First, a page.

The report first examines and explains the diversity India is known for and derives its justifications for a classification. Eminently readable, the article is full of graphics and images that provide a peek into the ecosystem. After laying a solid foundation for even the uninitialized to understand the social fabric, the report then proceeds towards listing out the following opportunities for mobile development:
1. Transportation
2. Micro-commerce
3. Financial services
4. Healthcare services
5. Governance
6. Education
7. Infotainment

The really interesting part of this report is the case studies section. It allows the reader to view first hand the life of people who would benefit and how they might benefit through the mobile revolution.

We had the opportunity of personally meeting Dr. Aditya Dev Sood at our studio last year - an enigmatic personality with a lot of energy and a mystic glow in his eyes. This report perhaps reflects some of that youthfulness and charm from him and his team at CKS.

A must read for
a. anyone seriously planning to be a stakeholder in the rural/ semi-urban mobile ecosystem.
b. anyone starting on writing a report with an intention that people would actually read it.
c. anyone who wants a peek at the real vibrant India, the next billion waiting to be connected to the rest of the world and each other.

Friday, January 18, 2008

Games Brains Play, Neural Drives and the future of communications

Back in 2006, I had mentioned that the future of communications would increasingly move towards a closer neural interface - I called it B2BC Brain To Brain Communication. I think good progress is being made in this direction.

I was trying to study further on what physical experience B2BC might result in; and thats when I thought of 'Déjà vu'. Déjà vu is a French word meaning 'already seen'. It occurred to me that future communication might be almost like a deja vu or out-of-the-body kindof experience - sounds a bit scary to me now (just as air travel might have sounded before the Wright Brothers ;) ).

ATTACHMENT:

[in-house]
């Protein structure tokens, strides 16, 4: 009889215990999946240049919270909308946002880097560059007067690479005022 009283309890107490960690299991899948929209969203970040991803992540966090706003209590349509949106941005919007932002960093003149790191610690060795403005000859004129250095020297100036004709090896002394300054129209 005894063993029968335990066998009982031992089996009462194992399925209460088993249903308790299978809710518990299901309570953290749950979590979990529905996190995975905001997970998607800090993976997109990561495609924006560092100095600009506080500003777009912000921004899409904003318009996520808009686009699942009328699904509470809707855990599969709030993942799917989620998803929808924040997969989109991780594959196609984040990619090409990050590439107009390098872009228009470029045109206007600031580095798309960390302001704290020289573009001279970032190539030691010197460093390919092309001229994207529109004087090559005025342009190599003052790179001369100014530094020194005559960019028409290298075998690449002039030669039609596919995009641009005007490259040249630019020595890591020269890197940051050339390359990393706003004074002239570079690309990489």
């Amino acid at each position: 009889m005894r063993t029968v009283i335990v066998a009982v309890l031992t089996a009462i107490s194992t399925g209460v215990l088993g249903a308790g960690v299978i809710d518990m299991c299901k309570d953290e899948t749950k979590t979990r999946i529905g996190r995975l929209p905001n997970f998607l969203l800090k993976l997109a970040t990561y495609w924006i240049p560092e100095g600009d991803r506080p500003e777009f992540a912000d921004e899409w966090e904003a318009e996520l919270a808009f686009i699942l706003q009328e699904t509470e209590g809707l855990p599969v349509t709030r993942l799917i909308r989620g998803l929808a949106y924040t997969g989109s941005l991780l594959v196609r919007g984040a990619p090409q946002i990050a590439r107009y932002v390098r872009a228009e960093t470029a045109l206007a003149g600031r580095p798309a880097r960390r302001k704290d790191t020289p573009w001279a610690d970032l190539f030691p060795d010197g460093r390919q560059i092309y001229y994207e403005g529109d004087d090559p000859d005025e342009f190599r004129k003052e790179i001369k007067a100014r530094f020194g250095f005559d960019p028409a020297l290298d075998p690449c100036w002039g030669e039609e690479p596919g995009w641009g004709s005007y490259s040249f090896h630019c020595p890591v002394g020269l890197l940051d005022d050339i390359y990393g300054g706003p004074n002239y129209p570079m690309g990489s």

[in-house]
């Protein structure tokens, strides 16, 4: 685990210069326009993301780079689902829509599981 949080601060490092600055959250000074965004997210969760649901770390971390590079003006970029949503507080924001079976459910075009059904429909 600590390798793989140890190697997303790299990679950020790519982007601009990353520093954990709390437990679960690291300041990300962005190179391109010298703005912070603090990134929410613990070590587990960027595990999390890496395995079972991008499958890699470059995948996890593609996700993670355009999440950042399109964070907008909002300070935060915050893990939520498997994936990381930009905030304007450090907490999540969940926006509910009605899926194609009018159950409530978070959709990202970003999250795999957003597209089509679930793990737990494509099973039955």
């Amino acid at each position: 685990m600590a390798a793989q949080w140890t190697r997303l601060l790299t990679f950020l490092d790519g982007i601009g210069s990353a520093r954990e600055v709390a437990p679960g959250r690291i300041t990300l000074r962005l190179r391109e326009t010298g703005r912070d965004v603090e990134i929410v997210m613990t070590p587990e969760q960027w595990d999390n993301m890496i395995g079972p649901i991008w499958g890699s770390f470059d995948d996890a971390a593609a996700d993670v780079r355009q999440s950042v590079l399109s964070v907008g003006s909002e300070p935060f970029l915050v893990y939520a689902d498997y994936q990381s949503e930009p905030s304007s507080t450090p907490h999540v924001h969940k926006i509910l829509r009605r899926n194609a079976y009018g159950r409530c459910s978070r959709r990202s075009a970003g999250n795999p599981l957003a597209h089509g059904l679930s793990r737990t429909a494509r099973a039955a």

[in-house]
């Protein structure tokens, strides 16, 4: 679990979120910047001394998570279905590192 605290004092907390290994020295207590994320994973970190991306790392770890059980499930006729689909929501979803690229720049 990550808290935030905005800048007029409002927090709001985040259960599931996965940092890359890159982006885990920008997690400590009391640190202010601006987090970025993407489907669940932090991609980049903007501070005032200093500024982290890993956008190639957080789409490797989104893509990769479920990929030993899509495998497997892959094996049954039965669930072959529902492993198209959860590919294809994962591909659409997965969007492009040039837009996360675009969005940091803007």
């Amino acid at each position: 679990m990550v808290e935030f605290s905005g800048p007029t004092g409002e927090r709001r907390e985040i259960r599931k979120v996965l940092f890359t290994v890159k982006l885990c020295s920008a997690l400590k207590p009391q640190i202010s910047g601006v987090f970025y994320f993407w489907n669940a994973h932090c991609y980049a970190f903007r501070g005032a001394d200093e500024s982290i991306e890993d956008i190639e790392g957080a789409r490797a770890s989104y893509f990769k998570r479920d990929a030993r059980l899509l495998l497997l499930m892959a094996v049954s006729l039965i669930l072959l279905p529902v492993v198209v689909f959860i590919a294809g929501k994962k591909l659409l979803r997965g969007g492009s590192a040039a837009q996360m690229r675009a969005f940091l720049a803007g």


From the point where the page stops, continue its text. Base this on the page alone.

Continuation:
Also, a lot of external information may need to be integrated with that already stored in the brain. For instance; say in a B2BC session, your new bank manager contacts in. The 'network' meanwhile would search for further details on the caller - say a holographic image of him, his name and location and feed that to your short-term memory center. So (if and) when you 'take' the B2BC call, you already 'know' and can visualize the caller. That would also require intricate knowledge on how the brain stores its information.

While delving further into such games that brains play and where the brain stores its memory, I came across following two sites of interest:

1. Mind Tricks Explained (PopSci)

2. Mapping Memory (NatGeo)

I obviously have some spare time now on my hands to do all this wacky and weird thinking. If you too happen to have some, I'd strongly advise you to exercise your thought muscles by paying those links a visit.

'Transformer' railroad market

(File under trivia)
For all Transformers fans out there. Here's a you tube clip I'd come across quite some time ago (don't remember how) from Bangkok. Donno if this is a fake or for real!

And I thought Mumbai was crowded.

Wednesday, January 16, 2008

90 mins = 60 secs

I have seen compression - many flavors of it, but this one on techCrunch was the beatifullest of them all. Hats off to Mahalo’s Veronica Belmont for the feat, compressing 90 mins of Steve Job's presentation into 60 secs.


Kindof like how Apple compressed its new MacBook Air into the super slim framework (though I dont like the doing-away-with-dvd-drive thing)

Who can be an entrepreneur? Part II

(Continued from part I)